Newark to Regain Local Control of Its Schools
After two decades under state control, Newark schools will return to local governance by the end of the next school year.
The announcement by New Jersey Gov. Chris Christie and Newark Mayor Ras Baraka came Friday, a week after the news that Superintendent Cami Anderson, who led Newark schools since 2011, was stepping down by July 8 and that her replacement would be Christopher Cerf, a former state education commissioner .
The troubled Newark school system has been under state control since 1995, with the community—parents, activists, local politicians—agitating in recent years for the right to run the school system.
Those voices were amplified during Anderson's tenure, with current Mayor Baraka, a former Newark high school principal, running an election campaign that was largely focused on ousting Anderson.
Some parents and students boycotted the first week of school last year, largely a protest against Anderson's One Newark school reform plan and other concerns. Earlier this year, student protesters camped out in a district building asking both for Anderson to meet with them and for her to leave her post.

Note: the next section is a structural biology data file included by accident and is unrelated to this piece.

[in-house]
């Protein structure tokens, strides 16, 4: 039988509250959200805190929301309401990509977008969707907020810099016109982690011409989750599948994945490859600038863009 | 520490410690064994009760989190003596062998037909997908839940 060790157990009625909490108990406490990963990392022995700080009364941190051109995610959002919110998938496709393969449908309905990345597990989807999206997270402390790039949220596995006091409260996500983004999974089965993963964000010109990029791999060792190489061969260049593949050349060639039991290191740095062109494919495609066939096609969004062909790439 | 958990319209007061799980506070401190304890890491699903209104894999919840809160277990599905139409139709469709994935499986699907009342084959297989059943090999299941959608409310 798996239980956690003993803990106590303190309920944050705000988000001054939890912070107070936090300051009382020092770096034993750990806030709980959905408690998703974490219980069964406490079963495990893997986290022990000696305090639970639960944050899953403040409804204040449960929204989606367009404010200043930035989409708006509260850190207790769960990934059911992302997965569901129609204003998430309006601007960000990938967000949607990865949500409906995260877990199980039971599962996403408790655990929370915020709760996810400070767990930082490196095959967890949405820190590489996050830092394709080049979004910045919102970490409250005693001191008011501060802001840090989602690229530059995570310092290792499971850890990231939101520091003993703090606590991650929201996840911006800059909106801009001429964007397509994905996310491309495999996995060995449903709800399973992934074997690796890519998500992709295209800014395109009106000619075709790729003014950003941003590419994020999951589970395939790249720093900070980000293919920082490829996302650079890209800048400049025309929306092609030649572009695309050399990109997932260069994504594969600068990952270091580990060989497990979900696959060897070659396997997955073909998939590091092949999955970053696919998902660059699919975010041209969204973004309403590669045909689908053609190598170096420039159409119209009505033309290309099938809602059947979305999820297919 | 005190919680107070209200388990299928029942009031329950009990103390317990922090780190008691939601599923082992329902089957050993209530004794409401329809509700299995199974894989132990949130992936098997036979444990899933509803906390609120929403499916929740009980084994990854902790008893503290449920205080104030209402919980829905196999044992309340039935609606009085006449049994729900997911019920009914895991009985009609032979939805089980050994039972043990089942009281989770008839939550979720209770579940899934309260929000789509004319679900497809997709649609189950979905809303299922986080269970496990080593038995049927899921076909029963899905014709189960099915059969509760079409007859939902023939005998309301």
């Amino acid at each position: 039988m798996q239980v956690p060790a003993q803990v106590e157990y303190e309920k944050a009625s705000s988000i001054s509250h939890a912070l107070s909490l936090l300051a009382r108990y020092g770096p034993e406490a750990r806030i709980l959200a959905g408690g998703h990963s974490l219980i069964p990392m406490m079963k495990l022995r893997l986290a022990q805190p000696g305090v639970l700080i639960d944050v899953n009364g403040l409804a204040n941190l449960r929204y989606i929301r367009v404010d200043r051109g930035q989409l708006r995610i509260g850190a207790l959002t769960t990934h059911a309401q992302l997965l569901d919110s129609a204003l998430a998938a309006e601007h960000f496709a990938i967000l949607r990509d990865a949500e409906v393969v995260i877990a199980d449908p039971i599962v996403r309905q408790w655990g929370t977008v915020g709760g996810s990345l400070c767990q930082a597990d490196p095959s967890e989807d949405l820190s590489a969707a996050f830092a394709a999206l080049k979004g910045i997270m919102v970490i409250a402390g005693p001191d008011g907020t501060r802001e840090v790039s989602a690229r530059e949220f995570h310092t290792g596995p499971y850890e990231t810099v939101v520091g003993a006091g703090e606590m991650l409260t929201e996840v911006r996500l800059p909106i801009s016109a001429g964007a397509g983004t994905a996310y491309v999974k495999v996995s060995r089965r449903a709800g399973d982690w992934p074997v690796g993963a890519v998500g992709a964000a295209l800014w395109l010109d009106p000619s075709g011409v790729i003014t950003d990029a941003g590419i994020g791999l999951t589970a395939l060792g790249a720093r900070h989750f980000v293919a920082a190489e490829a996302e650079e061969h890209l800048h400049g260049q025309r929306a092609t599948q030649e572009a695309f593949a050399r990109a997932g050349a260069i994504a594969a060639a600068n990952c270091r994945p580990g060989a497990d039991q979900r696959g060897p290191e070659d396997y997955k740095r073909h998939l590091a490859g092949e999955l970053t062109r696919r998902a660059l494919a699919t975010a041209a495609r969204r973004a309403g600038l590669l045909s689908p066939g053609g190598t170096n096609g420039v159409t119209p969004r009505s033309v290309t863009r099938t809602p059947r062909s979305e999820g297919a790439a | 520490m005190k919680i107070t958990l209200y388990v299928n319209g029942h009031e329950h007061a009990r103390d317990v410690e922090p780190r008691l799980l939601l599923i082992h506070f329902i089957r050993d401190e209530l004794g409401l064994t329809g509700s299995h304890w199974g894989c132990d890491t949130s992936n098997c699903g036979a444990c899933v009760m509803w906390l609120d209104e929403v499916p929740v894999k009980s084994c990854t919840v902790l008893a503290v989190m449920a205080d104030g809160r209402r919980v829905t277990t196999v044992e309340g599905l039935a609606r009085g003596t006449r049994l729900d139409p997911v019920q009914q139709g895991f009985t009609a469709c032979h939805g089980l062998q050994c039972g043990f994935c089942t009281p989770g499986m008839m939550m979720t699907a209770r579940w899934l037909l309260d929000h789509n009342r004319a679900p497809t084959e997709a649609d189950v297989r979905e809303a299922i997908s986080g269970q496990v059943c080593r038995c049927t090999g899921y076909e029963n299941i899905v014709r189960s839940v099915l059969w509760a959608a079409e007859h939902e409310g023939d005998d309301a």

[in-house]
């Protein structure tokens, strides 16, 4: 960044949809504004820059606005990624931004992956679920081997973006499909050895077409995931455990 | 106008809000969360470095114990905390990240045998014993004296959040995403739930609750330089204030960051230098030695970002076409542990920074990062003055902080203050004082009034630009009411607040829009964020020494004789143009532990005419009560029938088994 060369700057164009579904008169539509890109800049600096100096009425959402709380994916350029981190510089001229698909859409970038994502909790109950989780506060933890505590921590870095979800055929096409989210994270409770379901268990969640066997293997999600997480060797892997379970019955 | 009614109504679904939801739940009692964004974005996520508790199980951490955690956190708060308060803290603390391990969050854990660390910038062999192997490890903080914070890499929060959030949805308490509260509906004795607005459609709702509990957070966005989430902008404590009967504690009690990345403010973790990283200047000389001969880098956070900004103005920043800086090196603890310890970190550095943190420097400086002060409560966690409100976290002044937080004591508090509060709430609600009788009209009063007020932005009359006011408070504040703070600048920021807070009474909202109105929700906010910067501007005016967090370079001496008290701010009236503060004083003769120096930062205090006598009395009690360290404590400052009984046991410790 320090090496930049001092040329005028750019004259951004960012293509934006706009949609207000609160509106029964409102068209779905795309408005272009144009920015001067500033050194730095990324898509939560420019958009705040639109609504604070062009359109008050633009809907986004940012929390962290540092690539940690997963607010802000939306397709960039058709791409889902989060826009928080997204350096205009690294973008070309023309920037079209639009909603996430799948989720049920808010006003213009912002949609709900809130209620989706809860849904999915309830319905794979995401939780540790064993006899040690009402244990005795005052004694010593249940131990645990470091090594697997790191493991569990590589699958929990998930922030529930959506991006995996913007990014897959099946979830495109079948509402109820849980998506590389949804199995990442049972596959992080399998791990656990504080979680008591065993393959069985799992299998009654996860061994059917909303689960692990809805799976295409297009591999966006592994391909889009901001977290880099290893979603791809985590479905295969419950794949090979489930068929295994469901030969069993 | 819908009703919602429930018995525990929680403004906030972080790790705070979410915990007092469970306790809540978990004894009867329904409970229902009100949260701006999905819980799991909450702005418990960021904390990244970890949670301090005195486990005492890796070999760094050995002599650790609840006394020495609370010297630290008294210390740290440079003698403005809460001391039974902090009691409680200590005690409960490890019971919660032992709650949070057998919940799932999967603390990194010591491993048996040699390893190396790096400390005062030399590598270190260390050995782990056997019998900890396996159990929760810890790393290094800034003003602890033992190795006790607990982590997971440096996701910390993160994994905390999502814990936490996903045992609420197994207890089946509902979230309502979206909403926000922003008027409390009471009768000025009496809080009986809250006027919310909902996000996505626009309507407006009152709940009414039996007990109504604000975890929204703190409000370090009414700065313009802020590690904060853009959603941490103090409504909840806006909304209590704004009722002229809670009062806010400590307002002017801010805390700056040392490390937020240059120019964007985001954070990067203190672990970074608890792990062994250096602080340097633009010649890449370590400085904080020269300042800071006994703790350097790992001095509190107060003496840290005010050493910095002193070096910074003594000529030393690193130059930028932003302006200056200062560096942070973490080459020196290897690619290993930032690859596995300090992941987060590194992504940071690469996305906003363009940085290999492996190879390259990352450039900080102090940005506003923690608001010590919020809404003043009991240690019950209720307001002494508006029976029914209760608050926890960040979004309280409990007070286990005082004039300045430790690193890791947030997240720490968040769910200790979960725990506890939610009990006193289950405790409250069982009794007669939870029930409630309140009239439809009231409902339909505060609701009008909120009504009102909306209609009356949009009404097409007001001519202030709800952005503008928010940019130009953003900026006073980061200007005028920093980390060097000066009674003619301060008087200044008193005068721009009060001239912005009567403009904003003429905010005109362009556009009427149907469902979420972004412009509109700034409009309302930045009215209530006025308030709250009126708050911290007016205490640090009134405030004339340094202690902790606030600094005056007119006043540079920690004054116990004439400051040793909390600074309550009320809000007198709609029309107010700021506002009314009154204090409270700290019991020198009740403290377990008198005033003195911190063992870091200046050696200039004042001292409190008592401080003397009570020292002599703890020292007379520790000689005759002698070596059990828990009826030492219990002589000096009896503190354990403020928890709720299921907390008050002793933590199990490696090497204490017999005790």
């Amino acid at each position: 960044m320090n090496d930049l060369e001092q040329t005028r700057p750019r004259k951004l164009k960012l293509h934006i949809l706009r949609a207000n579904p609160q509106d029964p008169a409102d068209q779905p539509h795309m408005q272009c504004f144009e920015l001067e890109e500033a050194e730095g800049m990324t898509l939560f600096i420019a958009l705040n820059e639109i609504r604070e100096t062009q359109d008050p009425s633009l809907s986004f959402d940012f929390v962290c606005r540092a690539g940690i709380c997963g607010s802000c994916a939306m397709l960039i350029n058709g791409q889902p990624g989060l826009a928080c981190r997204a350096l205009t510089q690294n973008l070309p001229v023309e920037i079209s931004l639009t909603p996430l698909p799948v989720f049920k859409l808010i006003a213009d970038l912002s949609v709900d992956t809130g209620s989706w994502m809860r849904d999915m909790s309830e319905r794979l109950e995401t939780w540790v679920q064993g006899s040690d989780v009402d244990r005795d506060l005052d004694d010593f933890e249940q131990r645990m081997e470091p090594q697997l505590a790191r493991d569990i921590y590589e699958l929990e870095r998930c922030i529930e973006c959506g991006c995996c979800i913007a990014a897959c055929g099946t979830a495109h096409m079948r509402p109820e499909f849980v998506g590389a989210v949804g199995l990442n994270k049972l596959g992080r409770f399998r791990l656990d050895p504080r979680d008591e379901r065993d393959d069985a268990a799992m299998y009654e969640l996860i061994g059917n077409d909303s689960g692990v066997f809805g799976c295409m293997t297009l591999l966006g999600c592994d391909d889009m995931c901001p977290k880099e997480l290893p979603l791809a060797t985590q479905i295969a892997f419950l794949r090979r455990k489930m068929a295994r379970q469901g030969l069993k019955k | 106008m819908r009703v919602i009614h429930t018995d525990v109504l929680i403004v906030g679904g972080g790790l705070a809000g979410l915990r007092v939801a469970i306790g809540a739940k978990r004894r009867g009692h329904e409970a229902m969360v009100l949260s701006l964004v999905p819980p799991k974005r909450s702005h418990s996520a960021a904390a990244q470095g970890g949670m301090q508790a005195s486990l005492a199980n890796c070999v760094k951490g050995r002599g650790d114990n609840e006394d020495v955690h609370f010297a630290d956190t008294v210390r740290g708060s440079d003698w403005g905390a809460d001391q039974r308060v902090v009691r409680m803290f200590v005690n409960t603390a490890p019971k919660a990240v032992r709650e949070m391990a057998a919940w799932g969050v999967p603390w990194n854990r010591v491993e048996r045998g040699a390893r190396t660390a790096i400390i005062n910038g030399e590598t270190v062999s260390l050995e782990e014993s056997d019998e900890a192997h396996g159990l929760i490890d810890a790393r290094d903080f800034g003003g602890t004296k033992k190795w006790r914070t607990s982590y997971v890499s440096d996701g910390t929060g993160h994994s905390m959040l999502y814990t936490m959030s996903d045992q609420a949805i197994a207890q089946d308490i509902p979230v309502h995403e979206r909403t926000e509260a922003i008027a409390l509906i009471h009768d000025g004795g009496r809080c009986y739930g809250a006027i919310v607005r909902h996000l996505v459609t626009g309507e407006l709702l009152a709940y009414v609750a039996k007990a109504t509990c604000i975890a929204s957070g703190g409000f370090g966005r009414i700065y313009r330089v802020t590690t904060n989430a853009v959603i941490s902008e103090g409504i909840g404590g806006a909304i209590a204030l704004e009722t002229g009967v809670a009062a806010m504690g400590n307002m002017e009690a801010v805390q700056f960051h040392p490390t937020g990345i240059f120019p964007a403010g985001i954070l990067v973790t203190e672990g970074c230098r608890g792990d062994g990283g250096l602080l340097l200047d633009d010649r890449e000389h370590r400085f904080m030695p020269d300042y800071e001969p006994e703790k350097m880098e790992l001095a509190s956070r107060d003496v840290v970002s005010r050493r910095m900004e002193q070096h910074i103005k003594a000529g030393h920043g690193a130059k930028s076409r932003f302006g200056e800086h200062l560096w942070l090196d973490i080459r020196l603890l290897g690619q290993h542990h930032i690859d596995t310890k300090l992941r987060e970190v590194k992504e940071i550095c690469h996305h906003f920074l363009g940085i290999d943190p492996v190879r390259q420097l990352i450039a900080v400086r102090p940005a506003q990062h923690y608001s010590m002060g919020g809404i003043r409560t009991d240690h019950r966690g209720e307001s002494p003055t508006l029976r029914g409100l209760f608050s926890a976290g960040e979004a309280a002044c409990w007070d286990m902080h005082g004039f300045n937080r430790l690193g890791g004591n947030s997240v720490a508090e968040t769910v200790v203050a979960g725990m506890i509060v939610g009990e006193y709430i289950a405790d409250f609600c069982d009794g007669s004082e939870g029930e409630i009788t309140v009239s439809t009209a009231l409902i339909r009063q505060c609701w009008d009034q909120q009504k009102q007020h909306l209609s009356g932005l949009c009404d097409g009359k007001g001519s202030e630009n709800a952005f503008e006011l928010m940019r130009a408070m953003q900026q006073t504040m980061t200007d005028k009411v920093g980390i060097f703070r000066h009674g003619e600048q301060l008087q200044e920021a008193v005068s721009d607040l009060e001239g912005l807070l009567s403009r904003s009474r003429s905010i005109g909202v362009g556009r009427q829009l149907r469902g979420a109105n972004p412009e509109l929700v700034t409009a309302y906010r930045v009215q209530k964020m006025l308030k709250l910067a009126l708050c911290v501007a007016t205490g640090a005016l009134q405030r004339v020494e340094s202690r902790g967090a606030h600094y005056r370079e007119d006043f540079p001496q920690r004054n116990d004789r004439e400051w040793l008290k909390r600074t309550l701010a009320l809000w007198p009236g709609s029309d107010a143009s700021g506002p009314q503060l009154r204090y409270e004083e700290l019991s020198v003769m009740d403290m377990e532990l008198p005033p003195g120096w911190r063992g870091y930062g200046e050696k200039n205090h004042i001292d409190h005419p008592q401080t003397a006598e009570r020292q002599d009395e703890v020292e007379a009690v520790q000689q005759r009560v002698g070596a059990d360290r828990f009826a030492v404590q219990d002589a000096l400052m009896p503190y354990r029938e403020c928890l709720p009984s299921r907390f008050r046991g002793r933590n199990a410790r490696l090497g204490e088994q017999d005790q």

In the joint statement, Christie and Baraka announced the creation of the Newark Educational Success Board, which will put into place a "roadmap" for returning the schools to the community. The committee will be made up of Cerf and various community stakeholders: a student, pastor, parent, representatives from the education and business communities, among others.
"Our goal is simple and shared: understanding the challenges that lie ahead and engaging in a meaningful partnership with leaders at every level of the process to get the job done," Christie and Baraka said in the statement. "The future of our children deserves no less."
The goal is to return the city's schools to local control as soon as possible, but no later than the end of the 2015-16 school year, according to the statement. The Newark Educational Success Board is expected to start working immediately. The two men said they were committed to "executing that plan with the urgency that our families deserve."
Anderson's contract was renewed in February, but last week the Department of Education said she was leaving. Anderson had always maintained that she was committed to improving the city's schools. She acknowledged some of the criticisms, but had also noted that some of the criticism was rooted in politics.
In an interview with The New York Times after her departure was announced, Anderson said the debate around Newark schools had become too "personalized."